Real estate agency

Local Gay Estate Agent Has A New Home

New York’s venerable, gay-owned Chelsea real estate agency, Neary Real Estate Bankstarted the year in a new home.

In early 2021, Gil Neary and Matthew Bank, co-owners of Bank Neary Real Estate, moved from the real estate office at 16th Street and Sixth Avenue to their new digs at the corner of 17th Street between the eighth and ninth avenue.

The agency “has roots in the neighborhood,” said Neary, 64, who opened the agency nearly 35 years ago with his former business partner who retired in 2018.

The agency entered a new era with Bank, 55, becoming Neary’s new business partner and vice president of the agency.

Bank became an agent and joined the agency in 2010 after his former business, HX, a Chelsea-based nightlife magazine, closed after 18 the same year.

Neary was the magazine’s first announcer, “A Castle for Every Queen”. It was very popular with readers, says the president of the real estate agency.

The two homosexuals had a long business relationship, respected each other and were appreciated in the neighborhood. When Bank expressed interest in becoming a real estate agent 12 years ago and later a business partner of the agency, it made sense.

“We had a good working relationship. It’s been work[ing] very well so far,” Neary said.

In 2021, the agency’s 10 agents, including Bank and Neary, rented more than 100 apartments and sold 54 properties totaling nearly $40,000,000 worth of properties, according to Bank.

Bank Neary Real Estate owners Matthew Bank, left, and Gil Neary, right.Neary Real Estate Bank

The agency’s focus is Chelsea and surrounding neighborhoods, but agents work in all five New York boroughs, representing tenants and landlords, as well as buyers and sellers.

The men are excited about the new location and the new era of their agency. Unlike their previous space, this one is on the ground floor, with large windows overlooking the branch and a small patio at the entrance to the store. Bank plans to hold an official open house in the spring when the weather improves, he said.

“It’s a fresh start for us,” Bank said.

People can walk by, wave, and stop to chat with agents and check out the latest announcements.

strange meaning

The agency opened its doors at the height of the HIV/AIDS epidemic in the late 1980s. Homophobia was very real. New York City did not have the strong anti-discrimination housing laws it has today.

Neary remembers the first days the agency opened its doors. A gay couple sat down in front of Neary. Recommendations from friends of friends led the two men to the agency. The real estate agents they had previously tried to work with had not realized that they were two homosexuals who were buying a house together.

The men told Neary they wanted to work with “people who we know we will be comfortable with and who will understand us,” he recalls. “I think people always want to be with someone they can relate to.”

Gay homebuyers Philip Gallo, 59, and Michael Isbell, 64, longtime clients of Bank Neary Real Estate, have returned time and time again for their home sales and research needs.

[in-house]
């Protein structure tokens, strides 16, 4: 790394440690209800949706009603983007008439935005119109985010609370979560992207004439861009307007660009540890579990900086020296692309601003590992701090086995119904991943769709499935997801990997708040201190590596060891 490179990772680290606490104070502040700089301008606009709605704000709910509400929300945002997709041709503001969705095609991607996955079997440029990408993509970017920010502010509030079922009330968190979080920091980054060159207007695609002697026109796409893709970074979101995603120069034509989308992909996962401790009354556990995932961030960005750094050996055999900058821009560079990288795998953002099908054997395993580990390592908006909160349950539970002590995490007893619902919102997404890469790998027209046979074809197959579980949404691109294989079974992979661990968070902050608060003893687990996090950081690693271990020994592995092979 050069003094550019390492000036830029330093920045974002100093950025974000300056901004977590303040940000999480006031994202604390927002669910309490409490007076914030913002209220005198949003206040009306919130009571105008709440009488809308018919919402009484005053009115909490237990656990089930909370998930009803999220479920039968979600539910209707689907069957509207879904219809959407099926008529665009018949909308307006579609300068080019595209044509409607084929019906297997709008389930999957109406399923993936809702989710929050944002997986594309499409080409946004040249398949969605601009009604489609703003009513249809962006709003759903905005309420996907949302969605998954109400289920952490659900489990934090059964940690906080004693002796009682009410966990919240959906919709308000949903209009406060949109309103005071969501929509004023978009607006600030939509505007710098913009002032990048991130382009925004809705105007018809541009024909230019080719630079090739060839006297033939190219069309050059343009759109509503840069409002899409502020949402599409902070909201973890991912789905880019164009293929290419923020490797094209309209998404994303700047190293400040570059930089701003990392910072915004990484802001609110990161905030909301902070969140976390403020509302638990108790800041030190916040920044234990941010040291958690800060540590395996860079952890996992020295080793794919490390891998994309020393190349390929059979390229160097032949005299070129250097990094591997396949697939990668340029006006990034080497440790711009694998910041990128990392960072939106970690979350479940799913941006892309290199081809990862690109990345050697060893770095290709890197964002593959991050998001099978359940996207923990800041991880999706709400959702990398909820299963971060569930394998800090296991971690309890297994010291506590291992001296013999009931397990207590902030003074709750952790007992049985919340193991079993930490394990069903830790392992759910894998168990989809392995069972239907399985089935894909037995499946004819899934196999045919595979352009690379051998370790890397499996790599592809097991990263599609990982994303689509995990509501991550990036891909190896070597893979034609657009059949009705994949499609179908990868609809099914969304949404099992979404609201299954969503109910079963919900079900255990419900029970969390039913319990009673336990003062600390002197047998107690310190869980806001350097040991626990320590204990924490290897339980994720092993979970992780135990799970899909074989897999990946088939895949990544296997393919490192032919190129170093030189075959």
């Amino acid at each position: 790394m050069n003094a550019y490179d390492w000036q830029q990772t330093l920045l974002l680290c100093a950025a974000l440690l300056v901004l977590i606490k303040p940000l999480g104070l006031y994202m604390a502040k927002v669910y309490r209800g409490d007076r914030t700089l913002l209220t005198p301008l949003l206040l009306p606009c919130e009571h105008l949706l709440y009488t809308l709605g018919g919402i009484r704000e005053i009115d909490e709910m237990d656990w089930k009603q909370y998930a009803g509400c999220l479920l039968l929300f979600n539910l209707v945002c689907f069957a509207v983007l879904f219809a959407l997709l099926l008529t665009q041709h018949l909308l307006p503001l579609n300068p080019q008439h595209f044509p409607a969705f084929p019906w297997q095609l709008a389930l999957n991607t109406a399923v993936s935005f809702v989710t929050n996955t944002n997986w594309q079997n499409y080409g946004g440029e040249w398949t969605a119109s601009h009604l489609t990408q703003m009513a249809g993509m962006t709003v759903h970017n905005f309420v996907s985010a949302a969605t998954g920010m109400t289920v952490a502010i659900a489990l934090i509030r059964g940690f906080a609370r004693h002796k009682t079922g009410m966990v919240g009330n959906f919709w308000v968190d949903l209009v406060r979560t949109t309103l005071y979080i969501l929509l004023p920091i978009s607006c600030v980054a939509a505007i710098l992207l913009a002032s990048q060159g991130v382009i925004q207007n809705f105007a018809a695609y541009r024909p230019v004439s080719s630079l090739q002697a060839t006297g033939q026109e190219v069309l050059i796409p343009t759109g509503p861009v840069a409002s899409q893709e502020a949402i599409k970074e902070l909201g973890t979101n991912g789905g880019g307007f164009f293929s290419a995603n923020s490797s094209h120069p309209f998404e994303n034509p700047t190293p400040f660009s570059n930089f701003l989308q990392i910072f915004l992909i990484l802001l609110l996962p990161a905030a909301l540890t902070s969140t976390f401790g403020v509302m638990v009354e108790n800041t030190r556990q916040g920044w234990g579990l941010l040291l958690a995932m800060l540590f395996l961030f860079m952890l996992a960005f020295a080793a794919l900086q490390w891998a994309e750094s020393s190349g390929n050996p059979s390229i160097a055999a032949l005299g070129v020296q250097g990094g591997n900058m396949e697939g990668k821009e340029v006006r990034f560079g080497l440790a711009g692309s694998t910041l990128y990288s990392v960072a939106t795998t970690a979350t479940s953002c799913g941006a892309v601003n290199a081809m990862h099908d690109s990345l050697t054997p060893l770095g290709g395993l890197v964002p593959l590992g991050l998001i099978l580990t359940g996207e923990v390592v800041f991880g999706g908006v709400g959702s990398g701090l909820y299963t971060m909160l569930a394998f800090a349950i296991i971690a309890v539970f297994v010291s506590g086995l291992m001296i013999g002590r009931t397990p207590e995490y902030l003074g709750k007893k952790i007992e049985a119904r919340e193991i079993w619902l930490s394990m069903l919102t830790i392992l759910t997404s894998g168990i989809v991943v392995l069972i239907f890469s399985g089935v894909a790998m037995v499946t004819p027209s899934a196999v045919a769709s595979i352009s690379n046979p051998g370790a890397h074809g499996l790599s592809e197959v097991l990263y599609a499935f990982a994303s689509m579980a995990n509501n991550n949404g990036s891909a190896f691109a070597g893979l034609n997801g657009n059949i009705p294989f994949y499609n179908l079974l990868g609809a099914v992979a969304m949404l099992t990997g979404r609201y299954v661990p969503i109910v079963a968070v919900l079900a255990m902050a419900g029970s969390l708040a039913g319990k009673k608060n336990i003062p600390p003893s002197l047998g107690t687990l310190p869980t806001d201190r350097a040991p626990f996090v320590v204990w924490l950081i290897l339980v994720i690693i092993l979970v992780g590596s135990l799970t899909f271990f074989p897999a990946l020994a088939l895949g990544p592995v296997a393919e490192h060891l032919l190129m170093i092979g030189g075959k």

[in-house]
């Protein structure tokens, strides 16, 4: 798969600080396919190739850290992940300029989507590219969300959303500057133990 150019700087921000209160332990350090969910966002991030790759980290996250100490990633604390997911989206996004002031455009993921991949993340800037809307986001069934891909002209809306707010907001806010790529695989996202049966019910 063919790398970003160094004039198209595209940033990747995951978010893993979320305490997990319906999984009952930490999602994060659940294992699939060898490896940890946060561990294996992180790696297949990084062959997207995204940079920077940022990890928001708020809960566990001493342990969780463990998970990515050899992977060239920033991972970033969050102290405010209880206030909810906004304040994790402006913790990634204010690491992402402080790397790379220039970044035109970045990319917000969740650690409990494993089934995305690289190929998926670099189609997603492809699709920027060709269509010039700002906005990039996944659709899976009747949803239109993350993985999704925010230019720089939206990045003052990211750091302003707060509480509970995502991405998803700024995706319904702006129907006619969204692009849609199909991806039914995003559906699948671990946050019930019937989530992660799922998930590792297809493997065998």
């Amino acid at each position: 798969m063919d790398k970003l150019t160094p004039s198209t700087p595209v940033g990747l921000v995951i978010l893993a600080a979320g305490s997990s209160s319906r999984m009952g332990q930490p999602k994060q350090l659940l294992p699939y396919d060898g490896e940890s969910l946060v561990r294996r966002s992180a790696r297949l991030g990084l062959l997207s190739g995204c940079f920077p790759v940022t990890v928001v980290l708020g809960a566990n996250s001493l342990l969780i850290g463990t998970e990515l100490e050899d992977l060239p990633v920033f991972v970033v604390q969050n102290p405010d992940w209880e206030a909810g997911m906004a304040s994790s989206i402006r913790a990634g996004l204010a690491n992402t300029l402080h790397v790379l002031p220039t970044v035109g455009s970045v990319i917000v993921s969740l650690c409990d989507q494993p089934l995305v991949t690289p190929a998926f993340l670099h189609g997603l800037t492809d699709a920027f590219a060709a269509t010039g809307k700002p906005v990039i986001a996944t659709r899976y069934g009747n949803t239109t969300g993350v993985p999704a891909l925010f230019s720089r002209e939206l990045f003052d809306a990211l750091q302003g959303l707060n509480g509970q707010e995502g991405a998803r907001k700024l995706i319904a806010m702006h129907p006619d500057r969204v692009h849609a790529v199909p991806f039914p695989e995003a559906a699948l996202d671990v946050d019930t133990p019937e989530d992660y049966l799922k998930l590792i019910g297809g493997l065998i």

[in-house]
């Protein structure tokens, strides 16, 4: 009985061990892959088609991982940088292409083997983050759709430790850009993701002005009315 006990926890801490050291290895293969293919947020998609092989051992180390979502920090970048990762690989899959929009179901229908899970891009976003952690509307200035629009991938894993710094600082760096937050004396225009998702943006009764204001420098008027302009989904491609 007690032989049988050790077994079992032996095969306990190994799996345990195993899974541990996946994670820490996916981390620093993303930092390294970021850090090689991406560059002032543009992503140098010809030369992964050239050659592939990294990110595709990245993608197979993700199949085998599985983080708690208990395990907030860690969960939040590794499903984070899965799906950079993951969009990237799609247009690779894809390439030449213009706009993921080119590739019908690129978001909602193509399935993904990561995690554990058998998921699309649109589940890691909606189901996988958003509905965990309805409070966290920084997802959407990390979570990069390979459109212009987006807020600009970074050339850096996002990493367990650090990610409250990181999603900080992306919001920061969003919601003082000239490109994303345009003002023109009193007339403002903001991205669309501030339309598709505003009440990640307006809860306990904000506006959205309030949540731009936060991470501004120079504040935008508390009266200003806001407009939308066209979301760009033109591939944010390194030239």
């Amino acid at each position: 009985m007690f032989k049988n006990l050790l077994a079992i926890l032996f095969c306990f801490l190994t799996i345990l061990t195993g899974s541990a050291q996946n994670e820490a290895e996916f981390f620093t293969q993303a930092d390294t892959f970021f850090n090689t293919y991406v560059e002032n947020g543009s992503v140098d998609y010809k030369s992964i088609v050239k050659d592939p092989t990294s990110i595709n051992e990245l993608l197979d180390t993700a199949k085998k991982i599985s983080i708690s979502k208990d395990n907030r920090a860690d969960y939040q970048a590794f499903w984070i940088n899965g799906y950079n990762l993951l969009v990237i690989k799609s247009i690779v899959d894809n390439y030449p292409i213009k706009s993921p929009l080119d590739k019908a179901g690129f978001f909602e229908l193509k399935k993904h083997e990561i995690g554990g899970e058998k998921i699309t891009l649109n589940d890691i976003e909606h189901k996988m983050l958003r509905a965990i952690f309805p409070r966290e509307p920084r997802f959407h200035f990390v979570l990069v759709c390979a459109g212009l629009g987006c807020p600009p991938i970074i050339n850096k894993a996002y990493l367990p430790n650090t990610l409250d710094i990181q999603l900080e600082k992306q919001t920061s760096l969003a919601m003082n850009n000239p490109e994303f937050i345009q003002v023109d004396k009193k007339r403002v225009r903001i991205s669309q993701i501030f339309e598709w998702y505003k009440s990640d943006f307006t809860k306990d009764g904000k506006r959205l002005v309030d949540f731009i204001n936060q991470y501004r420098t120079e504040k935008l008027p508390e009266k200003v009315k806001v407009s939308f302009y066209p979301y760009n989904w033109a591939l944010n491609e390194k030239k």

“We’re a gay family,” Gallo said, saying being a gay real estate agent was “clearly a factor” in their decision to work with Bank, who is also a longtime friend.

“It’s great to have someone who knows the market and knows the community we were going to live in,” he said.

White glove service

Clients told Gay City News Bank and Neary they know the neighborhood, city and governance inside out, and they praised the pair’s listening, advising and negotiating skills.

“It’s one of the most important decisions people will make” in terms of making major purchases in their lives, said Gallo, a trained compliance attorney. “The client is going to be gutted no matter what, given the importance of the decision.”

“Matthew is really calm under pressure which is also amazing,” he added.

Gallo knows. Last year he contacted Bank to help his family find their new home when they decided to move back to New York from London. Gallo declined to release information about his family for privacy reasons.

“Matthew was amazing in helping me find an apartment in Manhattan,” Gallo said of the transatlantic search, which was done over FaceTime for several months. They found a new home in Chelsea, renovated it and immediately had to leave temporarily due to a fire in the flat above theirs, he said.

The bank came to their rescue. He found a three-bedroom apartment in a building with a doorman for the family to live in for six months and helped with all the logistics and paperwork.

“Matthew was amazing,” taking on the “short-term” challenge of finding a temporary home “for me, my kids and my husband to move into,” Gallo said. He then helped them find their second home in Connecticut.

Isbell also came to Neary by word of mouth in the mid-1990s. Over the decades, the consultant bought and sold apartments in the same building as Neary, he said. Towards the end of 2019, Isbell sold her apartment and moved to Palm Springs. However, he missed New York. In August 2021, Isbell closed a new apartment in her old building with help from Neary.

“He listened to me a lot. I think [he] understood quite clearly what I was looking for. It didn’t venture very far out of my price range. He’s just really easy to work with,” Isbell said.

To find current Bank Neary Real Estate listings, visit www.bankneary.com.


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